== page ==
Our country’s Gross Domestic Product (GDP) estimates for the period July-September (Q2) was published on 27th November 2020. GDP is the money value of all finished goods and services produced within a country during a specific period. We had all been patiently waiting for this data, to understand how India’s economy has recovered from its horrifying 23.9% contraction in the previous quarter. As we know, the main reason for this fall had been due to strict pan-India lockdowns amidst the Covid-19 pandemic. It had caused widespread disruption of all economic activities. 

However, as the lockdown restriction was gradually removed, we could see recovery in some major sectors. This has been confirmed with the recent GDP data as well. Let us look at the key highlights of the data released by the Ministry of Statistics and Programme Implementation.

Main Highlights

  • India’s Real GDP fell to 7.5% in the July-September quarter (Q2), compared to a contraction of 23.9% in the quarter ended June (Q1). Real GDP is the GDP that has been adjusted for yearly rise in prices.
  • With the economy shrinking for two consecutive quarters, the country has officially entered into a technical recession. 
Source: Ministry of Statistics and Programme Implementation.
  • GDP at current prices was estimated at Rs 47.22 lakh crore, showing a contraction of 4.0 percent.
  • In gross value added terms (GVA), the economy contracted 7% compared to a contraction of 22.8% last quarter.

Sector-Wise Results

We had already expected a great recovery in the manufacturing sector. There were multiple data sets from various analysts which showed that industrial activity in India had improved. This was mainly due to the removal of lockdown restrictions by the Government. The agriculture sector remains at a 3.4% growth rate. The growth of all other sectors remains to be on a decline. However, these sectors have narrowed their contraction, as compared to the results of the previous quarter.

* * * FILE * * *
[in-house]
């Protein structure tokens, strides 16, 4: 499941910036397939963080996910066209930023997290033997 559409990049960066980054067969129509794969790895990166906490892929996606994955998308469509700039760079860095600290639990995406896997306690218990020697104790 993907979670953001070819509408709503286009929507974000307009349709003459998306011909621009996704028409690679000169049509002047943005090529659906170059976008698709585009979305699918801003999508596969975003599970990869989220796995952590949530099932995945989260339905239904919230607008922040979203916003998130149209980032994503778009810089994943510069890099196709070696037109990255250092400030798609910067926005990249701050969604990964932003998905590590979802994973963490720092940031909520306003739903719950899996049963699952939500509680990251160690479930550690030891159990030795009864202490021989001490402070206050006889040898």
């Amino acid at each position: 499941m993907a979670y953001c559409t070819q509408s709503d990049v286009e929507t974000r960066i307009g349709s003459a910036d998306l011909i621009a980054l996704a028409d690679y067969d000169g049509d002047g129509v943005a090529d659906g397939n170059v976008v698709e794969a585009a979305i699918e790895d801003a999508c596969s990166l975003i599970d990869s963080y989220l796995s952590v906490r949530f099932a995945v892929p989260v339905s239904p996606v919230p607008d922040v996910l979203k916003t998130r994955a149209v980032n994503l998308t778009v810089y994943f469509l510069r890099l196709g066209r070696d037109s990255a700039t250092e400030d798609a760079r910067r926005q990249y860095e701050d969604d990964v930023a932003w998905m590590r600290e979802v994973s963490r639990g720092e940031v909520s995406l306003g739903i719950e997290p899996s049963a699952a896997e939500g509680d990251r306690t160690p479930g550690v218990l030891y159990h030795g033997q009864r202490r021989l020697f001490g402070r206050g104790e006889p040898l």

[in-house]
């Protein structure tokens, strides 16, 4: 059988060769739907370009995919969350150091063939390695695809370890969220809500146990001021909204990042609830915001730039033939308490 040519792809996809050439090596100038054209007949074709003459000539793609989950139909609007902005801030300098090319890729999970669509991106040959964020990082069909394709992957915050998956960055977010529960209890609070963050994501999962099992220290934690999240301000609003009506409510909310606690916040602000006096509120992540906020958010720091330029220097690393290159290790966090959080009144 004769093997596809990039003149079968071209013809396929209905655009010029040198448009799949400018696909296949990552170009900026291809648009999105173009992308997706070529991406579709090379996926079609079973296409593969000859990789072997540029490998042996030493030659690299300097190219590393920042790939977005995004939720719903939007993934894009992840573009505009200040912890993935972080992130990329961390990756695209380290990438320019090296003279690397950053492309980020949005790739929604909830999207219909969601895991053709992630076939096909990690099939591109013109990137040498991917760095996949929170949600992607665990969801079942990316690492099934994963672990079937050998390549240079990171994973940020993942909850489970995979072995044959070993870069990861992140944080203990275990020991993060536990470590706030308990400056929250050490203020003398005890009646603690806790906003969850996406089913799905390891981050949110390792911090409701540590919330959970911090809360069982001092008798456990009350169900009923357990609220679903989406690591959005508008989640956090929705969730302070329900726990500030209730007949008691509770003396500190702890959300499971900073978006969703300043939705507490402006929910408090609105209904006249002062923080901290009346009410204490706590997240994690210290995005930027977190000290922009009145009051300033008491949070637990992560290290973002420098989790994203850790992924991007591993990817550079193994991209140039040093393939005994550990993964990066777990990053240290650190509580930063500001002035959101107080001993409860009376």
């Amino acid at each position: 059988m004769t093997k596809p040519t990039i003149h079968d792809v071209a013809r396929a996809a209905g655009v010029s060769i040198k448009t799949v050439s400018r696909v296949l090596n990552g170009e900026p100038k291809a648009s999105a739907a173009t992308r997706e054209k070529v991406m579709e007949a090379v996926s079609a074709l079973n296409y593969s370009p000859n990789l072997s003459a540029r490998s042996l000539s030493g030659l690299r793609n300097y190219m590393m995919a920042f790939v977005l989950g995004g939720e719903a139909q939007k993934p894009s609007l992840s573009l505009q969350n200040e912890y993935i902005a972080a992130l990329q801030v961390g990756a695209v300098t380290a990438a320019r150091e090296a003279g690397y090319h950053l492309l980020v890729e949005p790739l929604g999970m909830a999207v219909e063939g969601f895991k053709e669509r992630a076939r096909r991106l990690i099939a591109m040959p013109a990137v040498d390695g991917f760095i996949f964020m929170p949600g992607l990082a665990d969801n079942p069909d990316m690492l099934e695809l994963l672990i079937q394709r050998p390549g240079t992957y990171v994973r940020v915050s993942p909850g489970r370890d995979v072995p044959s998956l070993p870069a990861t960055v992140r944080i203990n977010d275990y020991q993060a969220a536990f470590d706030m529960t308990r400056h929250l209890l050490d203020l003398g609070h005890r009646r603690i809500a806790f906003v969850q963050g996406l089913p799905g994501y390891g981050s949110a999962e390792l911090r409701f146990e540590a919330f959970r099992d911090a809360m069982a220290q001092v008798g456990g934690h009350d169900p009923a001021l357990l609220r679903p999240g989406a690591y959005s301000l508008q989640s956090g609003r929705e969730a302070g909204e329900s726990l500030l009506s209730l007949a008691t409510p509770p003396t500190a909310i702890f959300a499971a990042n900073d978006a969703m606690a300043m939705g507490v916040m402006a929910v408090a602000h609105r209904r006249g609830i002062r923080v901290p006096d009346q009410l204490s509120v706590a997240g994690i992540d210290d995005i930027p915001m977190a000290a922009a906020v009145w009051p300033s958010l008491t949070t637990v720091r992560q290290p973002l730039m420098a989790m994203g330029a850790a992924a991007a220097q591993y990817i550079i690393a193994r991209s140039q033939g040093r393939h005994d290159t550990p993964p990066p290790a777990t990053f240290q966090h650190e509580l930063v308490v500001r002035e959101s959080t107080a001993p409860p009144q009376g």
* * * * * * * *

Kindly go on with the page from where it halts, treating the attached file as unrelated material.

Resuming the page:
The table below shows the sector-wise growth of India’s economy over the previous quarters:

Source: BloombergQuint

Some Noteworthy Sectoral Growth Rates

  • The mining sector contracted 9.1% in Q2, as compared to a contraction of 23.3% in the last quarter.
  • Construction contracted 8.6% in Q2 compared to a drop of 50.3% in Q1.
  • Trade, hotel, transport, and communication fell15.6% compared to a contraction of 47% in the previous quarter.
  • Electricity and other public utilities grew 4.4%, against a contraction of 7% in Q1.

Performance of Core Industries in October 2020

The data from the Ministry of Commerce show that four out of eight core industries remained in contraction in October 2020. The eight core industries comprise nearly 40.27% of the weight of items included in the Index of Industrial Production (IIP). The IIP is an index that tracks manufacturing activity in different sectors of an economy. The total output of these core sectors has dropped by 2.5% in October. This has mainly been due to a sharp decline in the production of crude oil, natural gas, steel, and refinery products. Let us take a look at these 8 core industries:

Core IndustryGrowth in OctoberSeptember Data
Crude Oil-6.2%-6%
Natural Gas-8.6%10.6%
Refinery Products-17%-9.5%
Fertilizers  6.3%-0.3

India’s Expenditure During Q2